These migrations, or emigrations from the city to the suburbs became known as “White Flight”. When the first black family bought a home in the neighborhood the stampede began. You didn’t want to be the last person to sell your house. It was kind of like being the one left without a chair when the music stopped. My parents would take flight again just thirteen years later. Relocating from the South Suburbs to the Brighton Park neighborhood of Chicago.
This is the background in which I developed. When I went to high school black kids were bussed from other towns into our school. White kids from our school were sent out of town to their school. Neither wanted to be relocated. Being at the sharp end of a social experiment created friction. Friction led to fighting. These situations played out across many suburbs of America in the late seventies and early eighties.
I graduated High School and joined the United States Army. I was immediately thrown into a world where black and white blurred. You didn’t care what color the guy was that had your back, as long as he was Army green. I was led by black soldiers, and I was given the opportunity to lead. In short, I was freed from the ignorance of the environment I was brought up in.
I had children very young. I consciously brought them up not to see color. They lived in multi-cultural environments with military families of all types. They had white friends, black friends, and Hispanic friends. The N-word was not used in our home.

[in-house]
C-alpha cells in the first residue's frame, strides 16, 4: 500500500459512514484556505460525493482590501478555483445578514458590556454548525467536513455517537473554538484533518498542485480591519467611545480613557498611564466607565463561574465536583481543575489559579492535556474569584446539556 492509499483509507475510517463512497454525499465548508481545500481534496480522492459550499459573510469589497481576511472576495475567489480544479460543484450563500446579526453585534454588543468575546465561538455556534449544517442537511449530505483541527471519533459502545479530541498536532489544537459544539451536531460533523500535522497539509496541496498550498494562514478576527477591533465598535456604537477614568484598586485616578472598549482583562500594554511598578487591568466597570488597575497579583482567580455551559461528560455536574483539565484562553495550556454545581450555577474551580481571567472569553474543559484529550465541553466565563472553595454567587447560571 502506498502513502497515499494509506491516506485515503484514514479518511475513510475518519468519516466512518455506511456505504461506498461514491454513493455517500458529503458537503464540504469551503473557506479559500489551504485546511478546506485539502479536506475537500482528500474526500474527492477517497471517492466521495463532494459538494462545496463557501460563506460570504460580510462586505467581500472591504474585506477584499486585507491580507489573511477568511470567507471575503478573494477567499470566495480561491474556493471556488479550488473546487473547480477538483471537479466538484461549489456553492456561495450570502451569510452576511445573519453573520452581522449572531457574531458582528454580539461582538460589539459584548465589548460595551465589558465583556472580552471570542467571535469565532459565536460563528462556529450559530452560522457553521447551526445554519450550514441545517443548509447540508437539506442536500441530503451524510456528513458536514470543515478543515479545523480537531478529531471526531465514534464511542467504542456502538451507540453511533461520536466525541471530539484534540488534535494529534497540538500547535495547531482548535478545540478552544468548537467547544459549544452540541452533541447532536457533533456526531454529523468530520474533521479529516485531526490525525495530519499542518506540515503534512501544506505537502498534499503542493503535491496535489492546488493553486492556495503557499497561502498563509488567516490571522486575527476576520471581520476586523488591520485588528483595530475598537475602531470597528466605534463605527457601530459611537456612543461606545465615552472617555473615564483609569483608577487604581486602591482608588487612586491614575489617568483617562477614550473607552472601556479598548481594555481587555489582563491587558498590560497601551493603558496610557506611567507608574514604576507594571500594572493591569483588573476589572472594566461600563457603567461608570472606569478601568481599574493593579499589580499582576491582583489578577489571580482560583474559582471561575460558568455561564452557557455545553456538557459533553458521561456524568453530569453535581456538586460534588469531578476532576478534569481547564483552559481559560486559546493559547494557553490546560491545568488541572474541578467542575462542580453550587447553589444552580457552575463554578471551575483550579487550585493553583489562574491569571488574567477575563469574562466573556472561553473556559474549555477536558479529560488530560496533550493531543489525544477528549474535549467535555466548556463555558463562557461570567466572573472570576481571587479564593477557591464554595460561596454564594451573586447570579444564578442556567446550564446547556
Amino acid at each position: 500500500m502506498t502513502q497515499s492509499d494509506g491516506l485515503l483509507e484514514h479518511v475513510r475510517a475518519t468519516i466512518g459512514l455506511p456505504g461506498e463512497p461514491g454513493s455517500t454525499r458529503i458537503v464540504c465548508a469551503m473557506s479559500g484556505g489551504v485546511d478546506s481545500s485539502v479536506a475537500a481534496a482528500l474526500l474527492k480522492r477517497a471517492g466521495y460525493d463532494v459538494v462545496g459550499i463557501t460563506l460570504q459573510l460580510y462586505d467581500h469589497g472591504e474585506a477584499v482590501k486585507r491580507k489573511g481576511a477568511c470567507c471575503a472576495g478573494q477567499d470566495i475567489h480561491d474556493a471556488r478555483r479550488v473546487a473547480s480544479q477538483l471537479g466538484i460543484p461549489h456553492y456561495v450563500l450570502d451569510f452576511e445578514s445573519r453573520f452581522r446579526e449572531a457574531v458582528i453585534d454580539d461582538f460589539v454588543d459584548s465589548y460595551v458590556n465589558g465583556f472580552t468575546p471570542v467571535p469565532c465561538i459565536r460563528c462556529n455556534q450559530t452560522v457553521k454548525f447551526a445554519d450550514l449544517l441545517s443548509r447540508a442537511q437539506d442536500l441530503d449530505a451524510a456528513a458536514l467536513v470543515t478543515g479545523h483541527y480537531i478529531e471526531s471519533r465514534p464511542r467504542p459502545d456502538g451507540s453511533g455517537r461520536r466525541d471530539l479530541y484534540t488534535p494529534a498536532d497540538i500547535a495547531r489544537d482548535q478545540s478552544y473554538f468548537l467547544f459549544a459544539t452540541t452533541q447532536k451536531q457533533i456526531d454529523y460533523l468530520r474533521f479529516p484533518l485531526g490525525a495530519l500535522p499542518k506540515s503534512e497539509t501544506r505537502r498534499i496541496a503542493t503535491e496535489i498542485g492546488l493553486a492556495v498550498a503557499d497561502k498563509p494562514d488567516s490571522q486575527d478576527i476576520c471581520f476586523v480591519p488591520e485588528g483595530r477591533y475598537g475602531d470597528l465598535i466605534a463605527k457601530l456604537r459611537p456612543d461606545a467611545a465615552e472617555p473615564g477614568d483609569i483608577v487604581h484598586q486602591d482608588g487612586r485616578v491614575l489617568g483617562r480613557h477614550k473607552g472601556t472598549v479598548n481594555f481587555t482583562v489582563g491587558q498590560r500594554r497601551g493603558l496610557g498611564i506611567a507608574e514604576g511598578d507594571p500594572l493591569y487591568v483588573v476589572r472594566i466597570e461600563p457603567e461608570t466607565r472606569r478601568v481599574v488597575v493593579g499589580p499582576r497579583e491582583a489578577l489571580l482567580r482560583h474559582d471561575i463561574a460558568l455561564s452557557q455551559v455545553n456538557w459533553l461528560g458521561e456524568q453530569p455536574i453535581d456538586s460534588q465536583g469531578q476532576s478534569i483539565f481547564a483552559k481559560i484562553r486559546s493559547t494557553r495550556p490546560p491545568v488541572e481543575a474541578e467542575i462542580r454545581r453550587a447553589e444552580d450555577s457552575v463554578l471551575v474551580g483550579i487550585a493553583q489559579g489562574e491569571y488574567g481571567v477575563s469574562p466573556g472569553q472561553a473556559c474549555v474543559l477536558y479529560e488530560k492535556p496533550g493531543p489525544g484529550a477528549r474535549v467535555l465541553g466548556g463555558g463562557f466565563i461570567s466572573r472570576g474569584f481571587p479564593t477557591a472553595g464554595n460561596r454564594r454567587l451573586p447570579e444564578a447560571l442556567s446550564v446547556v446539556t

How did Barack become electable? He became electable because people in America changed their mindset. Over a period of a generation or so, Gen X’ers became educated and rejected the institutional racism of previous generations. They also raised their children, who became of voting age in the 2008 election, not to see color first. We did not indoctrinate our children into a culture of racial distrust or hatred.
So the question becomes; How in the hell does this apply to China? Well, I believe it does in a very big way. I believe we need to change the mindset of the American public on their views on China. I believe we need to do this quickly before the United States and China get themselves on a collision course with destiny.
So how do we change this mindset? We do it in the same way we did it on race. Expose your children to Chinese people and culture. Replace stereotypes with positive experiences. Teach your children not to distrust. GlobalWonk will be focusing on opportunities to educate Chinese and American people, particularly our youth, on the many positive aspects of our respective cultures.
You can start today with your own family. Read your child a book about China. Take them on a trip to Chinatown in a city near you. Introduce them to Chinese friends and associates. Get involved with their school and get culture on the curriculum. Talk to your local representatives of government and share your concerns with them.
The opportunity to prevent these same children, our children, from fighting a war with the Chinese twenty years from now, presents itself now. What are you going to do to make a difference?